Addiction and Disconnection

Addiction is often described as being a disease of disconnection. What do we mean by this? When we are disconnected from our inner selves, from our intuition, from our purpose, we suffer a great deal. We struggle with depression, anxiety and other mental health issues. We believe the worst about ourselves and develop limiting beliefs about ourselves and the world. We are deeply insecure and self-hating. We feel totally disconnected from our higher power and from the people we care about. Our addictions are the unhealthy coping mechanisms we develop to try to deal with our pain. The pain we feel from our disconnection can be severe. We can turn to addictive substances, relationships and behaviors in order to try and escape that pain. What causes this disconnection, and how can it lead to addiction?

Often when we are traumatized, the sheer shock and pain of our trauma causes us to want to block out parts of ourselves. We suppress memories. We reject entire elements of who we are. We try as hard as we can to forget anything at all related to our trauma. The problem is our trauma is a part of us. Unless we confront it, its pain will continue to fester within us, growing stronger, more destructive, and more debilitating over time. We want to disconnect from the parts of us that are suffering. We want to disconnect from anything and anyone that reminds us of our pain. We want to numb ourselves and avoid our pain as much as possible. This causes us to disconnect from our emotions, especially the most difficult ones, such as our sadness, grief, fear and shame. We don’t confront our thoughts and feelings head on. We run from them and try to hide from them. This disconnection brings us further and further away from our true selves, causing us even more unhappiness in the process.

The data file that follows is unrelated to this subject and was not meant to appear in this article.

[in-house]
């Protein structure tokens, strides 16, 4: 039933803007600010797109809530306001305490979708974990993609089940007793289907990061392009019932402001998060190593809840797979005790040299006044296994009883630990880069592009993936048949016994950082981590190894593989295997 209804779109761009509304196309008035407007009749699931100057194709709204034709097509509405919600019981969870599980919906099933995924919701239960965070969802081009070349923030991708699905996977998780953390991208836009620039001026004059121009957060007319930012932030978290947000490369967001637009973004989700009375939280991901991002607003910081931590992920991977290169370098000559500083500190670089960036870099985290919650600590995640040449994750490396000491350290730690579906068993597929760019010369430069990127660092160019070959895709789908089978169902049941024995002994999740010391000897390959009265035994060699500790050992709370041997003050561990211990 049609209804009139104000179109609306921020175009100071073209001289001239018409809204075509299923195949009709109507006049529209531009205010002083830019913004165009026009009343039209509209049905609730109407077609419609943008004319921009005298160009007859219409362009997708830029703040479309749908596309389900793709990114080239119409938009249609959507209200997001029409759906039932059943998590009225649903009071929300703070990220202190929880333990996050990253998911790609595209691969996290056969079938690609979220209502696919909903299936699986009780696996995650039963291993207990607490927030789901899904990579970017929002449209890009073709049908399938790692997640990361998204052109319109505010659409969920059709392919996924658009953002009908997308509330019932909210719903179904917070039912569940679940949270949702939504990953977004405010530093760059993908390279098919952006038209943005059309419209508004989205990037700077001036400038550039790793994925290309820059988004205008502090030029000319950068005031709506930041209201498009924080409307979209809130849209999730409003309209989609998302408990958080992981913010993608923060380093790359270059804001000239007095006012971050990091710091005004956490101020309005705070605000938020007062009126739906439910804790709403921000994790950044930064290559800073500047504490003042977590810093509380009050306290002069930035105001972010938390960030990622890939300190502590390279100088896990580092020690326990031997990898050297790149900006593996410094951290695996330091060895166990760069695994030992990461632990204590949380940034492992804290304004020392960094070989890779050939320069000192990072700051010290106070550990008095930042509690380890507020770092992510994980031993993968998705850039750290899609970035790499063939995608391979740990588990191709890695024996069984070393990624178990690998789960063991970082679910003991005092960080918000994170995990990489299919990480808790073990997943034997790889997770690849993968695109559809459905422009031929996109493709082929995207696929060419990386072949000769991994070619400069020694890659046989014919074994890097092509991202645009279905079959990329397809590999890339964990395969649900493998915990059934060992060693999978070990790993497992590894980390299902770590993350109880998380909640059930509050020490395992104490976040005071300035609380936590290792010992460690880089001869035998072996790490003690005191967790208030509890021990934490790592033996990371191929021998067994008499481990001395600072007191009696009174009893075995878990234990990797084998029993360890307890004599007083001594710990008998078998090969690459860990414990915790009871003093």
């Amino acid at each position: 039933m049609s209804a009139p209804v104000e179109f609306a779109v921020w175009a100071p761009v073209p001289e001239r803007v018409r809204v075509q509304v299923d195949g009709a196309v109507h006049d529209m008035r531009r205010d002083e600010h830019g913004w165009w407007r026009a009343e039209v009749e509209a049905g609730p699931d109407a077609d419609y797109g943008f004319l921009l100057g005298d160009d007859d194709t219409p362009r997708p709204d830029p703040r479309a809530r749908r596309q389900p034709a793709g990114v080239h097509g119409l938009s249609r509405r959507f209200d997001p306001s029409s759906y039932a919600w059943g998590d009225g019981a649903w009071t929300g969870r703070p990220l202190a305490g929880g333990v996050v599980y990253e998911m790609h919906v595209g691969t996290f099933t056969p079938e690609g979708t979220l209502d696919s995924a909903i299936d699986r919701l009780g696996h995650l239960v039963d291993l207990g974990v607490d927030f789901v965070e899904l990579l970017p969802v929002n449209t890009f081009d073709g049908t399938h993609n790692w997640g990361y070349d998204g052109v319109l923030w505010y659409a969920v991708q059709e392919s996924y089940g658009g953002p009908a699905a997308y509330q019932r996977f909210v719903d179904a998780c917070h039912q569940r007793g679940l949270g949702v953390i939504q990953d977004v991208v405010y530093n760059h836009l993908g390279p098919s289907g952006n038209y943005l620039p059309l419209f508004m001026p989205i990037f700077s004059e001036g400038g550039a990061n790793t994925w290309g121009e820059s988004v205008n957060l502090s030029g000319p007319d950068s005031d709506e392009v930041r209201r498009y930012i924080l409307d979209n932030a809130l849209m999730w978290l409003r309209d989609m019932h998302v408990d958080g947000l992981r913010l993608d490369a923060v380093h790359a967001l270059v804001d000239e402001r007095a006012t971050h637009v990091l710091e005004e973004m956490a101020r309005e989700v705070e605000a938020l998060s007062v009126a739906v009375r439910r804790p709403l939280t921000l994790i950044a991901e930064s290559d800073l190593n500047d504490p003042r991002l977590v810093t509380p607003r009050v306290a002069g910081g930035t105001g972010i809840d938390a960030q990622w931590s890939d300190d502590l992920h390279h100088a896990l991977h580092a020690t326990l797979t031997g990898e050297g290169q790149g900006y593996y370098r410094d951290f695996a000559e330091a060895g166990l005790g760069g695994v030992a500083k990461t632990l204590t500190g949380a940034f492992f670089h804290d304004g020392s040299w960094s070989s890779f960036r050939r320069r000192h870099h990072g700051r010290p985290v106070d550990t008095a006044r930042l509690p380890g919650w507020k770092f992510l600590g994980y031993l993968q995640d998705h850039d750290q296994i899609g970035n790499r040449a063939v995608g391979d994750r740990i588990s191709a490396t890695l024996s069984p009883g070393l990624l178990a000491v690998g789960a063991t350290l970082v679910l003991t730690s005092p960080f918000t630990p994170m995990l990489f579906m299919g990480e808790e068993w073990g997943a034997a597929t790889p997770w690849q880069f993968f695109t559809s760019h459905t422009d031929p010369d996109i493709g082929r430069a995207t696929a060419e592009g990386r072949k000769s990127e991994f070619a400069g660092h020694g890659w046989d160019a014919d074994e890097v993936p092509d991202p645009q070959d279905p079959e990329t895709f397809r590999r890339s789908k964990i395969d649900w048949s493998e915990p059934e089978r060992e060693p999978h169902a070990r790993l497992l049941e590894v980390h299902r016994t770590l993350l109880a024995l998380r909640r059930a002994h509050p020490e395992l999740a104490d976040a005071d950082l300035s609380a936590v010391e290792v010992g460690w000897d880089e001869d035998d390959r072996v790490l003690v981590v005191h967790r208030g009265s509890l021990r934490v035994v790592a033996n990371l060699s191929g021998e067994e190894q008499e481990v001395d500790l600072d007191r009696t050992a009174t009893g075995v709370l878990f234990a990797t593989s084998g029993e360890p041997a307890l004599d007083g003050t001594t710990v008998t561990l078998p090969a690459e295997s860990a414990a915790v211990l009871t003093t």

When we’re in deep emotional pain, we tend to isolate and separate ourselves from the people who care about us. We’re ashamed of our addictions and mental health issues. We’re afraid of being judged, criticized, shunned and rejected. We want to be left alone with our bad habits. When we disconnect from the people in our lives, we tend to become even more sad and afraid. Our feelings of loneliness and hopelessness worsen. We turn to our addictions for comfort and solace.

When we look at addiction as a form of disconnection, it’s easy to see just how the ways in which we disconnect in our lives could lead to developing addictive patterns. The solution, therefore, is to reconnect with ourselves and our loved ones as much as possible as part of our healing.

The community of Riverside Recovery has personal experience with addiction and the feelings of hopelessness and disconnection that come with it. We’re here to help you reclaim the life you love. Call (800) 871-5440 today.